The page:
Myths About Stainless Steel

06 May.,2024


Myths About Stainless Steel

It's wonderful, isn't it?

Did you know Stainless steel has been used since 1990s for numerous industries including skyscrapers all the way down to kitchen utensils? But you're not here for facts like that. 

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(If you want facts on Maintence you should be reading this blog. Or if you want to know about Stainless Steel Finishes, you should be reading this blog)

Let's get down to the nitty gritty - The things most people believe to be true about stainless steel but are in fact total myths.

"Stainless Steel Will NEVER Rust"
This statement is true in MOST cases, but not all. Stainless steel resists corrosion better than most other metals because of a very thin, colorless passive layer that forms spontaneously on the surface to protect the metal below. If you're in a super corrosive environment or do not take the steps to protect your piece, rust can occur.

“Stainless Steel is not Magnetic”
Remember when stainless steel refrigerators became popular and everyone kind of lost it for a little bit about not being able to hang artwork on the fridge anymore? Some of the most common types of stainless steel aren’t magnetic. But some types are. Your Kitchen sink, for example, probably has magnetic properties. We aren't in the appliance business so I can't explain that conundrum to you, sorry. - Just know with such a versitle metal, the abilities and properties are versitle too.

“Stainless Steel is Expensive”
Stainless steels is more costly than other carbon steels, yes, but the extra performance of stainless steel more than pays for the difference. Some metals may be cheaper up front but require lengthy and costly upkeep later on. The cost of stainless in dollars per day for the life of the job will be much lower than some alternative metals.

“All Stainless Steels have the same Corrosion Resistance”
The surface finish and fabrication practice can have a major effect. The corrosion resistance of stainless steels mostly depends on the content of the alloying elements chromium and molybdenum, plus a few other factors, depending on the specific application.

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"Stainless Steel is not recycle friendly"
Steel is one of the most recycled materials on the planet. According to the American Iron and Steel Institute, approximately 88% of the world’s steel is recycled. Further, two out of three tons of new steel come from old steel. Stainless Steel = very green for the environment.

If you have any other questions on stainless steel, we'd be happy to answer in the comments or you can contact us.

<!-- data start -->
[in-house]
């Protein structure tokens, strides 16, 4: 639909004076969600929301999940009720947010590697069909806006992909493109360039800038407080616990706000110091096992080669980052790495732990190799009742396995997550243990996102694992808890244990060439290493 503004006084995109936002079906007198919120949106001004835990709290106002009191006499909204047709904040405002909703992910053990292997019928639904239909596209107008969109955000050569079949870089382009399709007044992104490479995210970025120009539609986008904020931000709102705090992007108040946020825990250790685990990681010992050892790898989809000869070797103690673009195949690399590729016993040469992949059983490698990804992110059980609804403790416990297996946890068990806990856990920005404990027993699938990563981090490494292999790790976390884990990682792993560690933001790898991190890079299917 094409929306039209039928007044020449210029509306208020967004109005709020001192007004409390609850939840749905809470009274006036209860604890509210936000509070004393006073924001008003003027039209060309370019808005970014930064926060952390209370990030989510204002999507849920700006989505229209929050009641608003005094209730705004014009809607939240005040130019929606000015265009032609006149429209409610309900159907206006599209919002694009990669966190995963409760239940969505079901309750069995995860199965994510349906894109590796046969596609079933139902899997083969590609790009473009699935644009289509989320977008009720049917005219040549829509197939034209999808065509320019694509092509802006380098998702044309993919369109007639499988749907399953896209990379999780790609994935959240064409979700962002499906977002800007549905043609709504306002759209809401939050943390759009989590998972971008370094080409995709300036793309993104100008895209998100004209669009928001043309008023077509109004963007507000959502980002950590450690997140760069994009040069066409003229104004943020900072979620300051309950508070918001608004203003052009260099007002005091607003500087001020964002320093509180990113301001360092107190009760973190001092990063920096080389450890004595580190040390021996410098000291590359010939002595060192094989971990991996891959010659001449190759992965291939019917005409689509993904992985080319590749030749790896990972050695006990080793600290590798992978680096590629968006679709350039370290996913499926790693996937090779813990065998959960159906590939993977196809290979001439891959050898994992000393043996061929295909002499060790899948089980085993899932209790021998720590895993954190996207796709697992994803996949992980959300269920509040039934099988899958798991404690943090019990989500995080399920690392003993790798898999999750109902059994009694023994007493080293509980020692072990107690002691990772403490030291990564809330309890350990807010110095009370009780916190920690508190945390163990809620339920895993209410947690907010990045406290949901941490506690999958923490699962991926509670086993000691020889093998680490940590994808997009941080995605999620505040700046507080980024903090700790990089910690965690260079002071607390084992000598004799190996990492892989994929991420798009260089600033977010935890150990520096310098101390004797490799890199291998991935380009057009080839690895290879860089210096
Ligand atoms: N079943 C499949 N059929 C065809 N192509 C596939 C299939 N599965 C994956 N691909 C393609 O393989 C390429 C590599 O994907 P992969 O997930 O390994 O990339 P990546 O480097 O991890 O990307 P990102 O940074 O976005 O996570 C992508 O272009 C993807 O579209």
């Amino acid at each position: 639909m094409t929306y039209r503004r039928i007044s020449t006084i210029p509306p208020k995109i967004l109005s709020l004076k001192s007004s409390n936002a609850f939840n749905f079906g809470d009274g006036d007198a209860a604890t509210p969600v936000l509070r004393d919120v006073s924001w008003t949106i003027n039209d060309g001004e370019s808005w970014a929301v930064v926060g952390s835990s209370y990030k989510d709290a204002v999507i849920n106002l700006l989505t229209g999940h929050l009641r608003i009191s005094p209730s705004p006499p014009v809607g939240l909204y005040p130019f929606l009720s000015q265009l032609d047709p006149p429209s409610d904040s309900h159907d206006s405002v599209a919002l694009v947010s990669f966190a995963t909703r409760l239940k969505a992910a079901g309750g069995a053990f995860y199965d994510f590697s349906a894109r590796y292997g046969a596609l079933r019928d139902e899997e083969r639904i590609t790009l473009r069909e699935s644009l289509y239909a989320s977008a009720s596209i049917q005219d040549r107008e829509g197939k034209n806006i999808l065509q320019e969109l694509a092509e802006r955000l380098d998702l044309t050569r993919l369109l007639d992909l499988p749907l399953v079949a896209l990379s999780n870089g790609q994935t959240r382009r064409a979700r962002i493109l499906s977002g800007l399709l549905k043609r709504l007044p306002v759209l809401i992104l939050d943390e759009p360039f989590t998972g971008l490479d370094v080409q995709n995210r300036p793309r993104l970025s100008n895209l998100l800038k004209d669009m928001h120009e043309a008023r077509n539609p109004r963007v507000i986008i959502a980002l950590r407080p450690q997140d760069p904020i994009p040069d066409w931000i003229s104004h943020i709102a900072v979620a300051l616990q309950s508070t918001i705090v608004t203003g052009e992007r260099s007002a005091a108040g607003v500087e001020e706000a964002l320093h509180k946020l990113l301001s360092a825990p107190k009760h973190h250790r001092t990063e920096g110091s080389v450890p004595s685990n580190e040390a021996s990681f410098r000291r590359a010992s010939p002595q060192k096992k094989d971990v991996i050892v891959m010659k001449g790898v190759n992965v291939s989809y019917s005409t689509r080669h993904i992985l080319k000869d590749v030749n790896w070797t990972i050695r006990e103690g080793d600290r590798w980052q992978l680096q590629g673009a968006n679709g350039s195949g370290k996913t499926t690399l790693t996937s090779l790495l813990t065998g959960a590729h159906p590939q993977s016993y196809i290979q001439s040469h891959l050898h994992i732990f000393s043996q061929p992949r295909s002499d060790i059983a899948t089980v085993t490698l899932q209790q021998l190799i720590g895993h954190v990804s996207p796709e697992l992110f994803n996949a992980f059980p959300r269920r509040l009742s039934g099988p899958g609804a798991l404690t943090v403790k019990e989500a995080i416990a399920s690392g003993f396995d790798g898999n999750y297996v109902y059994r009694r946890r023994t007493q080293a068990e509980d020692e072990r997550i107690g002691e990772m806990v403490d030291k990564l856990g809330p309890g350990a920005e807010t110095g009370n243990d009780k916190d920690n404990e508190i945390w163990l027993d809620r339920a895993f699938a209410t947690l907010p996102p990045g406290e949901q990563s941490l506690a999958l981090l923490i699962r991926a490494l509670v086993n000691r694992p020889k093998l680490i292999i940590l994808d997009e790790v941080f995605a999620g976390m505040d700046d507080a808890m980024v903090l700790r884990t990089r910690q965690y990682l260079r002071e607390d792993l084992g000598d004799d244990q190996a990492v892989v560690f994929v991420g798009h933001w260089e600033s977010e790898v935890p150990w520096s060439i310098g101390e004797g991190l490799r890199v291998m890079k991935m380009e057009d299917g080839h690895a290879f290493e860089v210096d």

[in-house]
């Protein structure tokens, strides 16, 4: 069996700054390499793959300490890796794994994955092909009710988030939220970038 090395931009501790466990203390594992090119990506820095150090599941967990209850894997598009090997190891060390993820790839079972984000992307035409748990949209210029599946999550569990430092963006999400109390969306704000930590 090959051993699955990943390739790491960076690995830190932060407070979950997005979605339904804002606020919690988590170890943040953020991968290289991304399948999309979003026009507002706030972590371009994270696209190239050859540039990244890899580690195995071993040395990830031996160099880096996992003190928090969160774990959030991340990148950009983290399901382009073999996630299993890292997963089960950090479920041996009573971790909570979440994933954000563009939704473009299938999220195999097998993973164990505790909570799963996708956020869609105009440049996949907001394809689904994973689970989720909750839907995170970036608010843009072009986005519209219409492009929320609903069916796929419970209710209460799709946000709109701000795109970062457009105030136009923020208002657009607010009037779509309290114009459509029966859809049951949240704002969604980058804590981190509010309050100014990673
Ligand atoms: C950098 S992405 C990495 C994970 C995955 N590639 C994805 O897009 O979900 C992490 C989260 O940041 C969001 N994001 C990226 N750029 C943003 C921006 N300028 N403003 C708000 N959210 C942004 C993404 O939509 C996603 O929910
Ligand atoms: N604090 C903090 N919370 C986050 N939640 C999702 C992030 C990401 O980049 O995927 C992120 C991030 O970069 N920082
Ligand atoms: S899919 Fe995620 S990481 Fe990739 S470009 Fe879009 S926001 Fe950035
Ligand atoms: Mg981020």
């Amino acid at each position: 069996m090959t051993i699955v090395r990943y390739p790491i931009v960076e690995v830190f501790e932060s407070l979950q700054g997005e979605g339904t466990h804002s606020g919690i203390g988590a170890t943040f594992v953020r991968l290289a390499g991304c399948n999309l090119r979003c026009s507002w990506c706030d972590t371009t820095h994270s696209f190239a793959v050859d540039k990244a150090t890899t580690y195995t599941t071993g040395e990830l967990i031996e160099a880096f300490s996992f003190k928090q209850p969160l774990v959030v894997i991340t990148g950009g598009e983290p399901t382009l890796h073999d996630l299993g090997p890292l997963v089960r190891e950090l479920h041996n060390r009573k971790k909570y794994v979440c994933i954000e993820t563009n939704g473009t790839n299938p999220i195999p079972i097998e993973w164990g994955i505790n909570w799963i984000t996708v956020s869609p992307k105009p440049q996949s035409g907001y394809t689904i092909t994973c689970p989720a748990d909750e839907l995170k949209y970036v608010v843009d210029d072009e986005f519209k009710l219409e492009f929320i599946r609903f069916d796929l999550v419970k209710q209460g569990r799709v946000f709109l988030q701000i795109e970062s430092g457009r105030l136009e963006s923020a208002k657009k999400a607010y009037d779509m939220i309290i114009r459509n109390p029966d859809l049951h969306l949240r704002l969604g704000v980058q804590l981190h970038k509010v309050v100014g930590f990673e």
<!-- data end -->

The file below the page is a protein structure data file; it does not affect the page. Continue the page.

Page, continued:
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Stainless Steel Basics


There are over 150 different grades of stainless steel, four of which have proven to be the best suited for foodservice equipment. But because the prices of raw materials (especially nickel) have risen dramatically in recent years, buyers today must be especially careful of equipment manufacturers that carelessly “skimp” on essential ingredients. Let’s look at the formulations of the four most common grades.

Stainless Steel Grade Description Commonly Used For 304 Often referred to as “18-8,” 304 stainless steel consists mainly of iron plus 18% chromium and 8% nickel. This formula provides a well-balanced combination of strength plus superior resistance to corrosion and staining caused by acidic foods. Its higher nickel content also allows for more workability to prevent cracking when making products such as stock pots. 304 stainless steel is specified for more than half of all foodservice products. Cookware, steam table pans, chafers, serving trays, utensils, etc. 301 This is “17-6” stainless steel, made of iron plus 17% chromium and 6% nickel. Since 301 has less nickel, it is stronger but more likely to crack if formed too dramatically. Sinks, pots and pans, food processing equipment 201 201 stainless steel consists of iron plus 17% chromium and 4.5% nickel. This formula has 6.5% manganese to partially substitue for the lower nickel content. This substitution is cheaper to produce but results in slightly lower corrosion resistance. Counters, oven parts, pan covers, tray slides 430 This grade of stainless steel contains 17% chromium and little or no nickel. The lack of nickel makes this formula difficult to form and more susceptible to corrosion than 300 series stainless steel. Cabinet panels such as for refrigerators and buffet lines, carts, flatware

Stainless steel is made up of several elements, and each of these elements serves a different purpose, like ingredients in a recipe. Similar to restaurants, some stainless steel manufacturers use only the finest ingredients, while some skimp in order to cut their costs. These low-quality manufacturers depend on customers not to know the difference – until it’s too late. But if you know the ingredients that are in stainless steel, you can invest in high-quality products that will provide you with maximum performance and durability.

Basic Ingredients in Stainless Steel

  • Iron - Very strong, very corrosive. Makes up 70-75% of stainless steel.
  • Chromium - Highly non-corrosive. To be called "stainless", steel must have a minimum of 11% chromium.
  • Nickel - Soft, some corrosion resistance. Makes metal easier to form and adds luster.
  • Manganese - Binds steel alloys together, reducing brittleness and cracking.
  • Copper - Soft, conducts heat and electricity. Can replace nickel to make metal easier to form.
  • Carbon - Strong, corrosive. Added for strength.

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